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Casper Rooker

Dabbling with DNS in AWS

While I’m working with Terraform, I’d thought I’d share the way I set up my DNS for my Virtual Private Cloud (VPC).

If you want traffic to be routed to one of your services, you need a DNS. AWS offers Route 53 as a DNS Service. ‘Hosted zones’ in the route 53 service define records like a telephone book defines phone numbers. At the time of writing, every hosted zone you add will cost about $0.61 per month. If you buy a domain from AWS, Route 53 will make a record for 4 name servers that will translate the domain to an IP address. If the domain is registered with another party, AWS offers straight forward steps to either migrate from that party’s DNS to Route 53, or let you add records of external name servers to Route 53.

There are ways to use AWS Services with an external DNS provider, but I recommend Route53 to save you a headache.

Take a look at the AWS docs to learn more about those steps.

Mutation testing in Maven & Sonarqube


You might have heard about Mutation Testing before. In the last 5 or 6 years it’s been a reasonably hot (“warm”?) topic to discuss in blogs and dev talks. So what is the added value over code coverage with just Unit Testing? Even if you could pride yourself with over 90% line and branch coverage, that coverage means nothing apart from that unit tests are touching production code. It says nothing about how well that code is tested, it doesn’t care whether any asserts exist in your tests. Imagine an engineer that tests a power drill he designed on a sheet of paper, and declaring that it does exactly what it was designed for: drilling holes. It’s obvious that this test is meaningless for a power drill that is meant to be used on wood, steel or stone.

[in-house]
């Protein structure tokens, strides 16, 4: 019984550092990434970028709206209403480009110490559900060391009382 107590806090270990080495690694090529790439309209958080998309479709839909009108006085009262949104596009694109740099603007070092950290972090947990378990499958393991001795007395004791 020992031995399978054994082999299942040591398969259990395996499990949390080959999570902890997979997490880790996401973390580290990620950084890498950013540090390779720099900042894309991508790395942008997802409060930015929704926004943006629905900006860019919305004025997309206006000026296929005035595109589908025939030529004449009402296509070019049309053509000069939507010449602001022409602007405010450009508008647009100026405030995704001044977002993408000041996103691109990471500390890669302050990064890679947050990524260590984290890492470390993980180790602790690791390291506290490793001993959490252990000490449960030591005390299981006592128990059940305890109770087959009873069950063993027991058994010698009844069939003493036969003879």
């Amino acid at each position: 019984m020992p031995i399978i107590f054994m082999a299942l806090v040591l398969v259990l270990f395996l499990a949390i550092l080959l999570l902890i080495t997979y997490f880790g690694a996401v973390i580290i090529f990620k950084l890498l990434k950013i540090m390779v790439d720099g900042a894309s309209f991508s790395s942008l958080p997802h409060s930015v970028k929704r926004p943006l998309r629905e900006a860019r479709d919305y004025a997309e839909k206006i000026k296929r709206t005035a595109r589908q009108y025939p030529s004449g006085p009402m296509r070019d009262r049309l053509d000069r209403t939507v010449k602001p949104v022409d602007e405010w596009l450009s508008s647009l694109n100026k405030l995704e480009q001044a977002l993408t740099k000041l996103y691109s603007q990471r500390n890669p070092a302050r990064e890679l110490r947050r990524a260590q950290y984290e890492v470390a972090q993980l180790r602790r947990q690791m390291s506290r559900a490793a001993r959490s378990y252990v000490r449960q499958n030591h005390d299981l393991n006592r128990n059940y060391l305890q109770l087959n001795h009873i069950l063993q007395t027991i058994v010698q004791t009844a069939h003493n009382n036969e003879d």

Mutation tests aim to expose tests that cover the lines they’re meant to cover but are insufficient in testing the intent of the code. The idea behind this is fairly simple: introduce “mutants” in the code that is being tested, and check whether the unit tests that cover these mutants still succeed or start to fail. If a test still succeeds, that means the test falls short of verifying the complete intent of the code!

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